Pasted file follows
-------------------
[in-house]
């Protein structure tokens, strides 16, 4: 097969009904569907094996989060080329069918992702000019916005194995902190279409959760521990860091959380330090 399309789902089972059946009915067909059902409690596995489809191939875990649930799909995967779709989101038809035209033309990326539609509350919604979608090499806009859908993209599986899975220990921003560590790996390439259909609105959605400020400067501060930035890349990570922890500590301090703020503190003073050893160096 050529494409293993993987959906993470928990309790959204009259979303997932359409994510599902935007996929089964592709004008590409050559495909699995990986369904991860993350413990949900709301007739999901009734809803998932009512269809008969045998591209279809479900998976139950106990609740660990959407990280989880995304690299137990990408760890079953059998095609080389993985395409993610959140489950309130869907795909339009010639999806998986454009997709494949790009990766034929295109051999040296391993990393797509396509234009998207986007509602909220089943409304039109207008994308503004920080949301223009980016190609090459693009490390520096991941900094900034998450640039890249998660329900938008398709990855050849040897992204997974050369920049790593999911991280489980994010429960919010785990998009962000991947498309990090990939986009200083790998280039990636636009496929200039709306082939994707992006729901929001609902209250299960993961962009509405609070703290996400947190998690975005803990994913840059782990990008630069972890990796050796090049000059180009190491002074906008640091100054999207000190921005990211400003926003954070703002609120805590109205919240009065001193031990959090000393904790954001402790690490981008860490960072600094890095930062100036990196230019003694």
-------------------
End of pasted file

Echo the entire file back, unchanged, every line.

[in-house]
């Protein structure tokens, strides 16, 4: 097969009904569907094996989060080329069918992702000019916005194995902190279409959760521990860091959380330090 399309789902089972059946009915067909059902409690596995489809191939875990649930799909995967779709989101038809035209033309990326539609509350919604979608090499806009859908993209599986899975220990921003560590790996390439259909609105959605400020400067501060930035890349990570922890500590301090703020503190003073050893160096 050529494409293993993987959906993470928990309790959204009259979303997932359409994510599902935007996929089964592709004008590409050559495909699995990986369904991860993350413990949900709301007739999901009734809803998932009512269809008969045998591209279809479900998976139950106990609740660990959407990280989880995304690299137990990408760890079953059998095609080389993985395409993610959140489950309130869907795909339009010639999806998986454009997709494949790009990766034929295109051999040296391993990393797509396509234009998207986007509602909220089943409304039109207008994308503004920080949301223009980016190609090459693009490390520096991941900094900034998450640039890249998660329900938008398709990855050849040897992204997974050369920049790593999911991280489980994010429960919010785990998009962000991947498309990090990939986009200083790998280039990636636009496929200039709306082939994707992006729901929001609902209250299960993961962009509405609070703290996400947190998690975005803990994913840059782990990008630069972890990796050796090049000059180009190491002074906008640091100054999207000190921005990211400003926003954070703002609120805590109205919240009065001193031990959090000393904790954001402790690490981008860490960072600094890095930062100036990196230019003694």